The ‘Her’story of Indian Theatre
Sage Bharatha of Natya Sastra fame in the 2nd century CE chose to ordain his 100 sons to propagate the arts thereby setting off an imbalance that is still in the process of correction. When the demand arose for artistes capable of expressing emotions and gestures were needed, Brahma created the apsaras – celestial maidens wearing beautiful costumes and capable of beautiful music. Girish Karnad, in his introduction to Veejay Sai’s book Drama Queens, writes the above lines to highlight the politics of gender that dominates the history of Indian theatre. Women were not welcome on stage and if at all they made it, it was purely as eye candy. And there was above all the social stigma – women as performing artistes were considered to be of easy virtue. Which is probably why Tyagaraja refers even to the celestial nymphs as Deva Lanja. Even within the community of women performers there was a strict hierarchy – the Devadasis looked down on those who took to theatre. Being in close proximity to, acting in the company of, and travelling to remote locations with men in the troupe damned them in the eyes of their compatriots.
Which probably explains why women of 19th /early 20th century Indian theatre remained largely undocumented. That is also true in part about women artistes in general but in comparison to those on stage, the singers and dancers appear to have fared better. Drama Queens, Women who created history on stage, by Veejay Sai, corrects this imbalance. It is a pan Indian book, for it deals with the lives of ten stage actresses of the past, who between them cover several of the languages in which theatre flourished. Featured in it are Kumbhakonam Balamani (Tamil), Tarasundari Devi (Bengali), Munni Bai (Parsi Theatre), Mukhtar Begum (Urdu), Hirabai Barodekar (Marathi), Manavalli Sundaramma (Kannada), Jahanara Kajjan (Hindi), Moti Bai (Gujarati), Rushyendramani (Telugu) and Thambalangoubi Debi (Manipuri).
Many interesting patterns emerge as you read the book – the artistes made it to the arc lights for various reasons – grinding poverty, good-for-nothing spouses, dominating mothers– but once there, each held her own under the most daunting of circumstances. The lives followed a similar trajectory. There was an initial struggle to the top, and then unheard of riches and fame, an obsessed Maharajah/Nawab who sometimes took them away and made them the plaything of an idle hour, a cinema opportunity or two, and then a swift decline, most often to an unsung death in the midst of the same poverty from which they had come. Some married fellow artistes while others appear to have remained single or had unknown spouses. Almost all of them have had no epitaphs to commemorate their contributions, until this book came along.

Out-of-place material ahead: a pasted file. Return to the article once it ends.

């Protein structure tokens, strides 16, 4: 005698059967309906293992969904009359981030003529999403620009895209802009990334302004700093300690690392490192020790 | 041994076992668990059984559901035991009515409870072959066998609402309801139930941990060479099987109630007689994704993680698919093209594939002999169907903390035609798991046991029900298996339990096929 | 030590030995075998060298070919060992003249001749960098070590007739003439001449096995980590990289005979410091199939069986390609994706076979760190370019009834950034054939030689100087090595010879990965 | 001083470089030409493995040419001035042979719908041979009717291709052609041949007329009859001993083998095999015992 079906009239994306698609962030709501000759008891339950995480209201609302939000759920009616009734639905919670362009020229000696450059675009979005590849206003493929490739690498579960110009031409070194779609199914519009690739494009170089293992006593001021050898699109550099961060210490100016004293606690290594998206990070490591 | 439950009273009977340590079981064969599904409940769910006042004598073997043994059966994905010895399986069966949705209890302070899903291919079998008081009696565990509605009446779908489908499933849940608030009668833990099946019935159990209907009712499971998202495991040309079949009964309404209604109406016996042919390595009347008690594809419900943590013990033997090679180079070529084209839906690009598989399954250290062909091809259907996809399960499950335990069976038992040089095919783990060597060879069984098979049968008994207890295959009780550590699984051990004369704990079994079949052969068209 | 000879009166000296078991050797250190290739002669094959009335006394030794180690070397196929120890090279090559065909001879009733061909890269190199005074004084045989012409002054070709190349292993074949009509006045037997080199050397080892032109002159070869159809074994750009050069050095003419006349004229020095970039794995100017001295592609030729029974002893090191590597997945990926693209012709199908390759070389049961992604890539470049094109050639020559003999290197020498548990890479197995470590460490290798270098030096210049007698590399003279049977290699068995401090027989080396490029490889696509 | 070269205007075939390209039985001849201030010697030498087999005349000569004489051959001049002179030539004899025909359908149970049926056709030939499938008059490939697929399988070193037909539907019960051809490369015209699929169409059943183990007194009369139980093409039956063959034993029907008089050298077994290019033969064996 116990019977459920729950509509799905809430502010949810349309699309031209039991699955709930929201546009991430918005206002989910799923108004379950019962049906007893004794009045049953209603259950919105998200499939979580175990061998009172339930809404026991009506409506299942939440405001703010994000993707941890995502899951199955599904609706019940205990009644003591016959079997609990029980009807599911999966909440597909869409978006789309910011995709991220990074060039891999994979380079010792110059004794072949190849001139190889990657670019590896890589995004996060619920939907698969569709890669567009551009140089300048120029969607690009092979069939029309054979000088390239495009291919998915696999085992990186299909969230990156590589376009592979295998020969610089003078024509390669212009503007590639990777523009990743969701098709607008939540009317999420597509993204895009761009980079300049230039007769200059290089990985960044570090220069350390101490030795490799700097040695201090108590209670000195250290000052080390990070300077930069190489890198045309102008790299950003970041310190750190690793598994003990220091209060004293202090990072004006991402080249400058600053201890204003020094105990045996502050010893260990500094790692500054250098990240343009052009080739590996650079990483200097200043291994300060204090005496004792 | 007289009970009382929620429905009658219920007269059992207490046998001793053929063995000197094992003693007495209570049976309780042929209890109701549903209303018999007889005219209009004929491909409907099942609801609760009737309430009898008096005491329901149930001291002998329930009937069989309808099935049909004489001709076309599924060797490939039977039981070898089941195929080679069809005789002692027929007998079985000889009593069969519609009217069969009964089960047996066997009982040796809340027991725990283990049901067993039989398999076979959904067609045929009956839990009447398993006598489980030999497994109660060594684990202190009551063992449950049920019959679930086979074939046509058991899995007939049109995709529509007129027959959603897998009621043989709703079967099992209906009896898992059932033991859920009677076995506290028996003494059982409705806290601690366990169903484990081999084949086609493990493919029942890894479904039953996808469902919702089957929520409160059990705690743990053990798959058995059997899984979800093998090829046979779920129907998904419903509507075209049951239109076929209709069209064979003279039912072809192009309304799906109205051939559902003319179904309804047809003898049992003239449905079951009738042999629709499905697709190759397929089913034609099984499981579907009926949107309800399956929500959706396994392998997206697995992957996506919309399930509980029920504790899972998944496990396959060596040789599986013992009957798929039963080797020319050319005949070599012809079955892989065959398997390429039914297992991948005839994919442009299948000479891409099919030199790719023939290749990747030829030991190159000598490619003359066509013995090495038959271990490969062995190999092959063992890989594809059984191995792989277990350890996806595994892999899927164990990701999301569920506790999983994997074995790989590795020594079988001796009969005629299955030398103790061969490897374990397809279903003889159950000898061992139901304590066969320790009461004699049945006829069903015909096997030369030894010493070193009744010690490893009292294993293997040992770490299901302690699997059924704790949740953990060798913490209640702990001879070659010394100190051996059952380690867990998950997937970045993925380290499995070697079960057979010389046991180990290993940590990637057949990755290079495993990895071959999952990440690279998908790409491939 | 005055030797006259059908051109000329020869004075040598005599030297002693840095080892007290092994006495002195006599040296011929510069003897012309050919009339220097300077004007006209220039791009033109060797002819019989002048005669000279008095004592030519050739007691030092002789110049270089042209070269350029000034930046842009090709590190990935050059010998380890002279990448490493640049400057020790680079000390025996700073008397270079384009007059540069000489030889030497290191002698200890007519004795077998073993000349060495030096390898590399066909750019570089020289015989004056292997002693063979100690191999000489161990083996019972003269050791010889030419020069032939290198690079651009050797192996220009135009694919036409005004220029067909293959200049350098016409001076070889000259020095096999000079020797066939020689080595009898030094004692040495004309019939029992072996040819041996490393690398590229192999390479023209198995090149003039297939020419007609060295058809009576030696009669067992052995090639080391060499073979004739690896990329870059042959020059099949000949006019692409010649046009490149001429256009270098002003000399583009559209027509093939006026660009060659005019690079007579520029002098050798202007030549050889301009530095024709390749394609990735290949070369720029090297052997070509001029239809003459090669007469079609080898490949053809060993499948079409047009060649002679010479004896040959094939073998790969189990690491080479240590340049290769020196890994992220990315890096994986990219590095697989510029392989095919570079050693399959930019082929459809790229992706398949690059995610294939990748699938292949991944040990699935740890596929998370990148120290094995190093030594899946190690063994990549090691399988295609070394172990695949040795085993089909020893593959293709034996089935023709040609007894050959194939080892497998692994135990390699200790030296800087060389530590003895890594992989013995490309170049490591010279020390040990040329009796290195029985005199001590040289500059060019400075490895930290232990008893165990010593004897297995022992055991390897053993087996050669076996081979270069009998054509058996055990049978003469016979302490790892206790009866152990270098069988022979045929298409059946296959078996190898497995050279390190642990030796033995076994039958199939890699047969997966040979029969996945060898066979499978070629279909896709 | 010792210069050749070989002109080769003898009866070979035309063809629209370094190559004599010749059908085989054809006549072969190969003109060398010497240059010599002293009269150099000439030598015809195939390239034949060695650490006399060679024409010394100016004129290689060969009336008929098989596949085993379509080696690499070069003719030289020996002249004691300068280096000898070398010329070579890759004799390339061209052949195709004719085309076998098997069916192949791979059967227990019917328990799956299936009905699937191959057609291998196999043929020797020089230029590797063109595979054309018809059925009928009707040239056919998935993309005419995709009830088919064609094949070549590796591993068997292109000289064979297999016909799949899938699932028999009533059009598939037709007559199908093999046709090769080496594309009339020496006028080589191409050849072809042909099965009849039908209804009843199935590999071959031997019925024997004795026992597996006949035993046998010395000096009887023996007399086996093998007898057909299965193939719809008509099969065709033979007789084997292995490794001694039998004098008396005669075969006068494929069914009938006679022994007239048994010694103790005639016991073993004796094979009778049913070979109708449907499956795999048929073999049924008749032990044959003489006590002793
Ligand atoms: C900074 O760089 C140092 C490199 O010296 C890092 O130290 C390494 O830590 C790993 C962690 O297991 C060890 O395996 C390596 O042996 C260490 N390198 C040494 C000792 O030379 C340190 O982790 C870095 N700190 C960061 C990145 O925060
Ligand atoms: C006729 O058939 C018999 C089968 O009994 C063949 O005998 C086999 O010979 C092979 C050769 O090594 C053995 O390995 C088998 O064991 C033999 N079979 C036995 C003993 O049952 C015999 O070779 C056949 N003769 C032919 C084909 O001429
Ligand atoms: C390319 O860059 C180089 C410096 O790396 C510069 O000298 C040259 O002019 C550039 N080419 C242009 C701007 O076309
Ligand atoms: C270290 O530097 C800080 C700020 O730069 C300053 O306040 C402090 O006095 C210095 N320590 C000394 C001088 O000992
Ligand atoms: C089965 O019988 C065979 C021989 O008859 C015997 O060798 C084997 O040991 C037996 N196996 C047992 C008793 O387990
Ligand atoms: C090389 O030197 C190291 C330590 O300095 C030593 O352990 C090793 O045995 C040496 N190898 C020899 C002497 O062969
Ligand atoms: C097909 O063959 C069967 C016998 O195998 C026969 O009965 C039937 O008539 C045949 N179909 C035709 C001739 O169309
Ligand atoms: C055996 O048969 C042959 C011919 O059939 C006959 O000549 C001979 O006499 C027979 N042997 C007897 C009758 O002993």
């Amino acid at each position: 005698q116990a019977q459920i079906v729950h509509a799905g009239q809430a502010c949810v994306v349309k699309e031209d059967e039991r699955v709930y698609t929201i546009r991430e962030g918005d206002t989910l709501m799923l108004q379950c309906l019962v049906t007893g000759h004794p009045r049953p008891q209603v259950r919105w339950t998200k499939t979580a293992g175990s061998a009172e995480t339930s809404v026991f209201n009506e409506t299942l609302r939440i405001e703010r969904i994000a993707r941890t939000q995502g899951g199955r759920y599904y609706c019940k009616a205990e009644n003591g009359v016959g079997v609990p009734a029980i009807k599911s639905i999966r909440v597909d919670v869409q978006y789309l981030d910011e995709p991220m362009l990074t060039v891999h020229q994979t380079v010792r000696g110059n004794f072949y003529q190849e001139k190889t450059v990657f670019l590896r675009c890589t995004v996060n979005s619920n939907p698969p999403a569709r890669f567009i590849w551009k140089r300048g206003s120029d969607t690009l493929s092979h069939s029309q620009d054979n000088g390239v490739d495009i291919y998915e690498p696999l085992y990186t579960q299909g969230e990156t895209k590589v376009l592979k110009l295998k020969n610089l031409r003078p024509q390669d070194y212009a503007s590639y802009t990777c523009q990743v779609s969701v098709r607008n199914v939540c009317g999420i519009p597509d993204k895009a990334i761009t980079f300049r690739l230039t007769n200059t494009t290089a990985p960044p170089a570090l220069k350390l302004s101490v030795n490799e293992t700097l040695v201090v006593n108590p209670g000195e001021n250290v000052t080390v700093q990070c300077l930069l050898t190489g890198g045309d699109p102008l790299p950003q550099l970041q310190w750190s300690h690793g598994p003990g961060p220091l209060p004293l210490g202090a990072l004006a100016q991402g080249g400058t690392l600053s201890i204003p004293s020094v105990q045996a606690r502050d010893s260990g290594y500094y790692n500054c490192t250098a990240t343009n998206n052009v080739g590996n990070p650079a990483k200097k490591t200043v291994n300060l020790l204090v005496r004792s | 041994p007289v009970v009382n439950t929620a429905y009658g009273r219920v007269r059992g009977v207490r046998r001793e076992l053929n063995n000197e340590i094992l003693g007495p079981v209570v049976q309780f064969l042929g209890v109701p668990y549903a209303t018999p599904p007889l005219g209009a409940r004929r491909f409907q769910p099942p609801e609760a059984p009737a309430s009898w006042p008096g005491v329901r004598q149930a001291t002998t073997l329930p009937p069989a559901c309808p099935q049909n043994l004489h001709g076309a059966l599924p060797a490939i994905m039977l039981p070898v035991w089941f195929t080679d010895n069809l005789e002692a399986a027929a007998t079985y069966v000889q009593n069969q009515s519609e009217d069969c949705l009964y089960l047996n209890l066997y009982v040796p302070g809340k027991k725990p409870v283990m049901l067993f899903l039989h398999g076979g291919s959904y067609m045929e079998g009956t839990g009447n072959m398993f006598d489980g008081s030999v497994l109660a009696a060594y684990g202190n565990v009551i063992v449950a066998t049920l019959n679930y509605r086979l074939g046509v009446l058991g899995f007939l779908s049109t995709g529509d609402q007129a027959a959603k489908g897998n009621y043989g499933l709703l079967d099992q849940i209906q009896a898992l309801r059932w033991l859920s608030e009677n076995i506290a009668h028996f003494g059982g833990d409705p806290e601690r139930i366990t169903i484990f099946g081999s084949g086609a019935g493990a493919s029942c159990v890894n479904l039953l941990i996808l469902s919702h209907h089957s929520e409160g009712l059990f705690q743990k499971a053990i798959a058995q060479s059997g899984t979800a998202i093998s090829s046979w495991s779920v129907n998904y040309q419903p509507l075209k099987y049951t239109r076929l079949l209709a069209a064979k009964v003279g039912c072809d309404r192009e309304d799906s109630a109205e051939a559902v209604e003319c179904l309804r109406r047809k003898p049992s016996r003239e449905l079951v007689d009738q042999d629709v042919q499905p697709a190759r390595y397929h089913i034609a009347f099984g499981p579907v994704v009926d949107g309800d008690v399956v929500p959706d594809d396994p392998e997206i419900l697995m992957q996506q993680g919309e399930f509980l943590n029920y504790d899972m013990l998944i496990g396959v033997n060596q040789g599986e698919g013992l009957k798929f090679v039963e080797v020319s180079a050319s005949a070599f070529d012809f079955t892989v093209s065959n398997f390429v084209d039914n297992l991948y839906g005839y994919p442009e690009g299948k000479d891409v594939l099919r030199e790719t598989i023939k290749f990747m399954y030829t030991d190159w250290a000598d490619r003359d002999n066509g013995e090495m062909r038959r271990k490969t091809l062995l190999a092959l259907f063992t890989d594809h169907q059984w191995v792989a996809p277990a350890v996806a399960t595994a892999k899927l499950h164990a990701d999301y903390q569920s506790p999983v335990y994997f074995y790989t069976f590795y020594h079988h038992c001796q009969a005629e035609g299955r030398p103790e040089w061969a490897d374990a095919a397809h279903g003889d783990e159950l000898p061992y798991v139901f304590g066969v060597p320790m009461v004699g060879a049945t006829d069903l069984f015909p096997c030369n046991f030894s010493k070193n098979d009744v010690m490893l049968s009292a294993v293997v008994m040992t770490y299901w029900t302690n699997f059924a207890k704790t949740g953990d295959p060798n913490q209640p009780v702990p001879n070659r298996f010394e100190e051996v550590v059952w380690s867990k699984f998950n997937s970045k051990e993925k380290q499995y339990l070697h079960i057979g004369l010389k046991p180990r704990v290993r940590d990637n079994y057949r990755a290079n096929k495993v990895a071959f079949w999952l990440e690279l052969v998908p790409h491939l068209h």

Drama Queens has many layers. While at the superficial level it may be the lives of ten very interesting women, it encompasses within it the dynamic atmosphere of the late 19th/early 20th century India. The arrival of the railways meant travelling theatre troupes and it is amazing how much of a cross-cultural influence there was. The Parsi Theatre kindled creativity in so many different places – Calcutta, Madras, Benares and Mysore to name just a few. Technology contributed in other ways too. The proliferation of photography, print and voice recording meant all these women were captured in some way or the other for posterity and Veejay Sai’s book has several pictures bringing to life a bygone era. Cinema was in its infancy and many in theatre would make it to the screen, albeit briefly. Those who made it to the talkies were even fewer. But theatre made it to cinema – with many of its hits getting on to celluloid.
Several well-known historic figures flit in and out of the lives of these artistes – Mahatma Gandhi, Maharajah Sayaji Rao Gaekwad of Baroda, Swami Vivekananda, Ramakrishna Paramahamsa and Sarada Devi, the Maharajahs of Mysore, Framji Madan of the Elphinstone chain of theatres, actors such as Gubbi Veeranna, impresarios, troupe owners and stage managers…the list is endless. Famed men of letters – Manto, Dharmapuri Subbarayar, Agha Hashar Kashmiri are there too, as is the overarching pair – William Shakespeare and Kalidasa who between them appear to have had something to do with all that went on in theatre at that time, no matter what be the language or setting. What is also of interest is the inter-religious flow – not only in terms of relationships between people of various communities but also the freedom with which men and women took to staging plays dealing with various religions. True, some critics carped. But art triumphed in a way that could be a lesson to the present time.
Keeping in focus the main ten women, Veejay manages to pack in a wealth of information on several other female artistes. And you are left yearning for more on these. What for instance happened to Latifa Begum who was secreted out in the overcoat of a rich admirer and sped away with him in a horse carriage? Closing the book you feel there is enough for a sequel.
This article appeared in The Hindu dated May 25, 2017
Drama Queens is published by Roli Books.
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